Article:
The Guggenheim Abu Dhabi will be a preeminent platform for contemporary art and culture that presents the most important artistic achievements of our time. From its location in the Middle East—a central axis between Europe, Asia, and Africa—the Guggenheim Abu Dhabi will contribute to a more inclusive and expansive view of art history that emphasises the convergence of local, regional, and international sources of creative inspiration rather than geography or nationality. At the same time, the Guggenheim Abu Dhabi will acknowledge and celebrate the specific identity derived from the cultural traditions of Abu Dhabi and the United Arab Emirates, as well as other countries in the Middle East.
The museum’s collection will encompass art in all mediums produced around the world from the 1960s to the present day and will be a catalyst for scholarship in a variety of fields, chief among them the history of art in the Middle East in the 20th and 21st centuries. A dynamic program of changing exhibitions will explore common themes and affinities among the work of artists across time and place. Commissions created specifically for the Guggenheim Abu Dhabi collection will reinforce the museum’s commitment to working with artists and supporting contemporary artistic production.
THE ARCHITECTURE OF Guggenheim Abu Dhabi
The Guggenheim Abu Dhabi, designed by Frank Gehry, is an experiment in inventive 21st-century museum design. The building defines a new approach to the museum visitor experience and presents an innovative vision for viewing contemporary art in the context of a desert landscape.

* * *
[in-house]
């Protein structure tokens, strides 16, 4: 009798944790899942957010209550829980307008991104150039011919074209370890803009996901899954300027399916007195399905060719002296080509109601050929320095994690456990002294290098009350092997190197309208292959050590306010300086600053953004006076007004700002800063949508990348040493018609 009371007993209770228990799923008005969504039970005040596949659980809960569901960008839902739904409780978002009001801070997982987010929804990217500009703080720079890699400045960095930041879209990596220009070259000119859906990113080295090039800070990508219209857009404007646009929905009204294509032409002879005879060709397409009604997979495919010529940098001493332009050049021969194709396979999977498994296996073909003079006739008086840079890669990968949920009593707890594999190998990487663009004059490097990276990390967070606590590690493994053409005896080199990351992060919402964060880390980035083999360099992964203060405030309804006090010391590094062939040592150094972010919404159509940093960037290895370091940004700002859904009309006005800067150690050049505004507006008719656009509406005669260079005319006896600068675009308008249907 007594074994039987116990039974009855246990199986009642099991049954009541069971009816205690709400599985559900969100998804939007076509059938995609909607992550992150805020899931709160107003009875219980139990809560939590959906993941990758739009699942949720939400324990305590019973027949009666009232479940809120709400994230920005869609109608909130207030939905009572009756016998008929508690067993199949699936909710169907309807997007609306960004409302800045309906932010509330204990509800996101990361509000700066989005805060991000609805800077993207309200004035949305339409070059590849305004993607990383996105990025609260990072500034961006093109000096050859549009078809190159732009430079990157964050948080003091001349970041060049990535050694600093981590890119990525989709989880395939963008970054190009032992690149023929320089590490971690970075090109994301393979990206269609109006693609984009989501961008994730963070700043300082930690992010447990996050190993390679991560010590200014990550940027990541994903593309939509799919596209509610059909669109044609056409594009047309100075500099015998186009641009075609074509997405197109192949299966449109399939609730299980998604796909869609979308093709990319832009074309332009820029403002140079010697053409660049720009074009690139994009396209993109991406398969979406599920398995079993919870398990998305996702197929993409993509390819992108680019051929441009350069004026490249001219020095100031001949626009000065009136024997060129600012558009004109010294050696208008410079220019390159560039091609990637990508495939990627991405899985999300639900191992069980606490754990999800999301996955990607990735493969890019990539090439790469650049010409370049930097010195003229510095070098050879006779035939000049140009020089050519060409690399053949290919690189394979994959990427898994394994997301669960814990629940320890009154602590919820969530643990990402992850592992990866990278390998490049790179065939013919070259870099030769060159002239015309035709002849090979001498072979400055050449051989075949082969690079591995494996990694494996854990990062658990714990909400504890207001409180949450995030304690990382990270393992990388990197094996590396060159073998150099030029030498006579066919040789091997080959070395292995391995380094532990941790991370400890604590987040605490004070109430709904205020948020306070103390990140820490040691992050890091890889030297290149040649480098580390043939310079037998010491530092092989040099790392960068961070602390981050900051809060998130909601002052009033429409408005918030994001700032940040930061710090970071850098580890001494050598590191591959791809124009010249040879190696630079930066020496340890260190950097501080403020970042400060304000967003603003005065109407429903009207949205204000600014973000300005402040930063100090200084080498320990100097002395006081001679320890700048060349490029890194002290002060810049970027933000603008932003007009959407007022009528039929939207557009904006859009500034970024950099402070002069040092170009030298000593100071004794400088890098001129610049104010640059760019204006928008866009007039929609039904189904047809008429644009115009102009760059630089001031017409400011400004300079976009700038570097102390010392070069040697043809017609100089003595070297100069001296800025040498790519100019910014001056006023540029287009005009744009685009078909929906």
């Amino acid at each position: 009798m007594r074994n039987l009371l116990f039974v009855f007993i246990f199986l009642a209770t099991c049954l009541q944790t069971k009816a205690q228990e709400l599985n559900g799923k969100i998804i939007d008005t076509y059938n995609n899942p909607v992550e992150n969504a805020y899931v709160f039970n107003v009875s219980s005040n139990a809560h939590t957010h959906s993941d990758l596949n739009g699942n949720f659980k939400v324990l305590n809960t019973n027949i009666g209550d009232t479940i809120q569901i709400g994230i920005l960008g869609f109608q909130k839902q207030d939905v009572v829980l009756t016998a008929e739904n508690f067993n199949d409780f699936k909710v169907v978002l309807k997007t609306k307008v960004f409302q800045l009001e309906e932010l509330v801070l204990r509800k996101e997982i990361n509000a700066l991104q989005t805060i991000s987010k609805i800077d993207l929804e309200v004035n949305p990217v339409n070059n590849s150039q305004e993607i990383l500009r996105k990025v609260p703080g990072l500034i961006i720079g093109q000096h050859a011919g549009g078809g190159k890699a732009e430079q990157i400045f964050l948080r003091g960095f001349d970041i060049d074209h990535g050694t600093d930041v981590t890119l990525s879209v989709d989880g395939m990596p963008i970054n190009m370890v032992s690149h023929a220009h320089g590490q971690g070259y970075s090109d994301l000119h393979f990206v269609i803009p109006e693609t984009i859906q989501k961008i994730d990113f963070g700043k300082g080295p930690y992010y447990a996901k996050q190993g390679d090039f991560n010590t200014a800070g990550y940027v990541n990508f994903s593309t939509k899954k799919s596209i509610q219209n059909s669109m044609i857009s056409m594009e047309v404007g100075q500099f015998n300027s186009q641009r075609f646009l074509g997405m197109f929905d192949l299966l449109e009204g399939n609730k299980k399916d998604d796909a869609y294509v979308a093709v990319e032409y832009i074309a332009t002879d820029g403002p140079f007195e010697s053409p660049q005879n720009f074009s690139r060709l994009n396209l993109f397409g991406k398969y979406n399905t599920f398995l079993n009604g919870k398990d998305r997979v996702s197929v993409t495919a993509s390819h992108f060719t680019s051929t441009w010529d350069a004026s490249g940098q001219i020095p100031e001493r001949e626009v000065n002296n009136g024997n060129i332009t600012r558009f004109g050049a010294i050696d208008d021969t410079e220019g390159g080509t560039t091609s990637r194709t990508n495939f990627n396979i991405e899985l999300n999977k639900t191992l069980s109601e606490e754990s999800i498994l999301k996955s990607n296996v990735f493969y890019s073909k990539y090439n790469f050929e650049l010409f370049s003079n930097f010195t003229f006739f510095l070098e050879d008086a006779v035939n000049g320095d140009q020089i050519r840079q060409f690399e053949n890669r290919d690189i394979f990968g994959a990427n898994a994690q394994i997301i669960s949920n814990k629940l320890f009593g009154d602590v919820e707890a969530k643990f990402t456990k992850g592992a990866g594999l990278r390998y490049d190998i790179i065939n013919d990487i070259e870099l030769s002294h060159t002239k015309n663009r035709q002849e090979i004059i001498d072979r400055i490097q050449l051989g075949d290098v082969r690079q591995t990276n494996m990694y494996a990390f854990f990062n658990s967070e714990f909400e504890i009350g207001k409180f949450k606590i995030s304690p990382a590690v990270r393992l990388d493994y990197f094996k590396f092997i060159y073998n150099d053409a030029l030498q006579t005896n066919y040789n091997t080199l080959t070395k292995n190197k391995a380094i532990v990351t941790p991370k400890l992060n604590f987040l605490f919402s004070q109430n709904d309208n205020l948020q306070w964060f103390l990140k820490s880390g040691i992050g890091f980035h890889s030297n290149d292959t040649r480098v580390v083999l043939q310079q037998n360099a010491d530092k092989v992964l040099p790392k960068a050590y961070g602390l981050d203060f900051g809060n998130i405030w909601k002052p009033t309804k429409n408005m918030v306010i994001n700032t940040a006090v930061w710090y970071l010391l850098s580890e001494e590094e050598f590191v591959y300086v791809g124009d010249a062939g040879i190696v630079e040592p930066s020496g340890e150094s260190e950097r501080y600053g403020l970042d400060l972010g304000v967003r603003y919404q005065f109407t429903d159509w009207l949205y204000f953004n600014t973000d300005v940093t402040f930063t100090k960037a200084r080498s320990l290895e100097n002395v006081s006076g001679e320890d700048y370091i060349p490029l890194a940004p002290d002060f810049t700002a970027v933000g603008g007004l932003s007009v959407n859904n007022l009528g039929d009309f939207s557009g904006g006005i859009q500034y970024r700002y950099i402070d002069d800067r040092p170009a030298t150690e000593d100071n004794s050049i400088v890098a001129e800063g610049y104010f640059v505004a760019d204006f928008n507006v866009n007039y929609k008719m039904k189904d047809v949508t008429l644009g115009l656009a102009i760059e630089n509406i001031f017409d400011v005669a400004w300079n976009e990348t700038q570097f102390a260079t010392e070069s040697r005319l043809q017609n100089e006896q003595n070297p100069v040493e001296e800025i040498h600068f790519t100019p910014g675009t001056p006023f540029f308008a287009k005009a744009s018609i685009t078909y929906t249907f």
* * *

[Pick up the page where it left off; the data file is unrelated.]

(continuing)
Currently under development, the new museum will be situated on a peninsula at the northwestern tip of Saadiyat Island adjacent to Abu Dhabi in the United Arab Emirates. Surrounded on three sides by the gleaming waters of the Arabian Gulf, the building site also serves as a manmade breakwater configured to protect the island’s pristine north beach zone.
Inspired by expansive industrial studio spaces, the museum design reflects the large scale at which many contemporary artists work, and presents new gallery layouts, unlike conventional museum spaces. Clusters of galleries in varying heights, shapes, and character, allow for curatorial flexibility in organising exhibitions at dimensions that have not previously existed.
Evolving from several main cues, clusters of galleries connected by catwalks centre around a covered courtyard. Additional vertical clusters of galleries pile on top of the central circulation creating a combination of vertical and horizontal spaces for exhibition organisation. The design also incorporates sustainable elements appropriate for the region, including natural cooling and ventilation of covered courtyards derived from the concept of traditional wind towers found throughout the Middle East.
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